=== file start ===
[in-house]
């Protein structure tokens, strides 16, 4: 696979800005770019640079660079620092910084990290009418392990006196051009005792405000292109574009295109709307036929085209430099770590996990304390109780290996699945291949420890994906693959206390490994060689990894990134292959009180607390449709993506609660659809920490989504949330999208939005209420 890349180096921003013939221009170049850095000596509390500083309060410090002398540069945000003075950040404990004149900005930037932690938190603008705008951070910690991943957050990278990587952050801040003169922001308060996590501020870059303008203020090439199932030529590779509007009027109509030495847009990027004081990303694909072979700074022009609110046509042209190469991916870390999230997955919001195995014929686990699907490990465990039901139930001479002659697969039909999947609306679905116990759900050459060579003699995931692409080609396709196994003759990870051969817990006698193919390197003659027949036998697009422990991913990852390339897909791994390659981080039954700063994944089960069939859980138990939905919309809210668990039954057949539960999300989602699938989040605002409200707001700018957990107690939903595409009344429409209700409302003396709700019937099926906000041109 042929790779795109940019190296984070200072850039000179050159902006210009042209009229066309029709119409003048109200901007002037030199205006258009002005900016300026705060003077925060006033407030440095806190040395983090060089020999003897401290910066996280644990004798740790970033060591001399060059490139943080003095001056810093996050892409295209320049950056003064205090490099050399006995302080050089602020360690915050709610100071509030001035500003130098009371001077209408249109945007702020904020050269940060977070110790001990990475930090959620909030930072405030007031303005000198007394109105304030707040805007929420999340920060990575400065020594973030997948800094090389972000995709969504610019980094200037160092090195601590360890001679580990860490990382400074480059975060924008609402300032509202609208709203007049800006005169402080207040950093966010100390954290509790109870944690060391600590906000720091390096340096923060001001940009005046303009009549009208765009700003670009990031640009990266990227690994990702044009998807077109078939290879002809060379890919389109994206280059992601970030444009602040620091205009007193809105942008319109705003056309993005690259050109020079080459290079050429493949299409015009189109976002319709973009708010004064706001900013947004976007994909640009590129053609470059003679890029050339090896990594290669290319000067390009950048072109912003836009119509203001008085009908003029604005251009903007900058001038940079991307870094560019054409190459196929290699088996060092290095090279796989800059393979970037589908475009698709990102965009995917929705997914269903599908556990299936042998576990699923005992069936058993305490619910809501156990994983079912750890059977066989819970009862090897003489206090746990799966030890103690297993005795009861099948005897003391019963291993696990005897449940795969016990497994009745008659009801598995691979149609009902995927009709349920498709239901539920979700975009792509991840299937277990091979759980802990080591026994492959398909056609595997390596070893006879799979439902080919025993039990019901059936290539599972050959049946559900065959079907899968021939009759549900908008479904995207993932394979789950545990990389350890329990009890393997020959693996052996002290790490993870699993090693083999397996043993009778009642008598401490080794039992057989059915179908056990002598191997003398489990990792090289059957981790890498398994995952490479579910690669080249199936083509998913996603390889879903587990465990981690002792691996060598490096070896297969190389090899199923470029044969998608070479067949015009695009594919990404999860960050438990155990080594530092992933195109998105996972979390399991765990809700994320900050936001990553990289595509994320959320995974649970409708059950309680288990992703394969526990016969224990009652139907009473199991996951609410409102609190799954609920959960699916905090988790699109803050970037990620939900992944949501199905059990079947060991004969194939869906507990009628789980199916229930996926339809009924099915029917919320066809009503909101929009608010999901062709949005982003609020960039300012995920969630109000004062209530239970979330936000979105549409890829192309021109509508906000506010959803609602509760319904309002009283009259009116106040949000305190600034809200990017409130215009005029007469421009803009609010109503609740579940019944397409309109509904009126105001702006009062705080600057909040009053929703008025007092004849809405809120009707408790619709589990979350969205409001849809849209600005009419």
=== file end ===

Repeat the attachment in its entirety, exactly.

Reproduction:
[in-house]
């Protein structure tokens, strides 16, 4: 696979800005770019640079660079620092910084990290009418392990006196051009005792405000292109574009295109709307036929085209430099770590996990304390109780290996699945291949420890994906693959206390490994060689990894990134292959009180607390449709993506609660659809920490989504949330999208939005209420 890349180096921003013939221009170049850095000596509390500083309060410090002398540069945000003075950040404990004149900005930037932690938190603008705008951070910690991943957050990278990587952050801040003169922001308060996590501020870059303008203020090439199932030529590779509007009027109509030495847009990027004081990303694909072979700074022009609110046509042209190469991916870390999230997955919001195995014929686990699907490990465990039901139930001479002659697969039909999947609306679905116990759900050459060579003699995931692409080609396709196994003759990870051969817990006698193919390197003659027949036998697009422990991913990852390339897909791994390659981080039954700063994944089960069939859980138990939905919309809210668990039954057949539960999300989602699938989040605002409200707001700018957990107690939903595409009344429409209700409302003396709700019937099926906000041109 042929790779795109940019190296984070200072850039000179050159902006210009042209009229066309029709119409003048109200901007002037030199205006258009002005900016300026705060003077925060006033407030440095806190040395983090060089020999003897401290910066996280644990004798740790970033060591001399060059490139943080003095001056810093996050892409295209320049950056003064205090490099050399006995302080050089602020360690915050709610100071509030001035500003130098009371001077209408249109945007702020904020050269940060977070110790001990990475930090959620909030930072405030007031303005000198007394109105304030707040805007929420999340920060990575400065020594973030997948800094090389972000995709969504610019980094200037160092090195601590360890001679580990860490990382400074480059975060924008609402300032509202609208709203007049800006005169402080207040950093966010100390954290509790109870944690060391600590906000720091390096340096923060001001940009005046303009009549009208765009700003670009990031640009990266990227690994990702044009998807077109078939290879002809060379890919389109994206280059992601970030444009602040620091205009007193809105942008319109705003056309993005690259050109020079080459290079050429493949299409015009189109976002319709973009708010004064706001900013947004976007994909640009590129053609470059003679890029050339090896990594290669290319000067390009950048072109912003836009119509203001008085009908003029604005251009903007900058001038940079991307870094560019054409190459196929290699088996060092290095090279796989800059393979970037589908475009698709990102965009995917929705997914269903599908556990299936042998576990699923005992069936058993305490619910809501156990994983079912750890059977066989819970009862090897003489206090746990799966030890103690297993005795009861099948005897003391019963291993696990005897449940795969016990497994009745008659009801598995691979149609009902995927009709349920498709239901539920979700975009792509991840299937277990091979759980802990080591026994492959398909056609595997390596070893006879799979439902080919025993039990019901059936290539599972050959049946559900065959079907899968021939009759549900908008479904995207993932394979789950545990990389350890329990009890393997020959693996052996002290790490993870699993090693083999397996043993009778009642008598401490080794039992057989059915179908056990002598191997003398489990990792090289059957981790890498398994995952490479579910690669080249199936083509998913996603390889879903587990465990981690002792691996060598490096070896297969190389090899199923470029044969998608070479067949015009695009594919990404999860960050438990155990080594530092992933195109998105996972979390399991765990809700994320900050936001990553990289595509994320959320995974649970409708059950309680288990992703394969526990016969224990009652139907009473199991996951609410409102609190799954609920959960699916905090988790699109803050970037990620939900992944949501199905059990079947060991004969194939869906507990009628789980199916229930996926339809009924099915029917919320066809009503909101929009608010999901062709949005982003609020960039300012995920969630109000004062209530239970979330936000979105549409890829192309021109509508906000506010959803609602509760319904309002009283009259009116106040949000305190600034809200990017409130215009005029007469421009803009609010109503609740579940019944397409309109509904009126105001702006009062705080600057909040009053929703008025007092004849809405809120009707408790619709589990979350969205409001849809849209600005009419």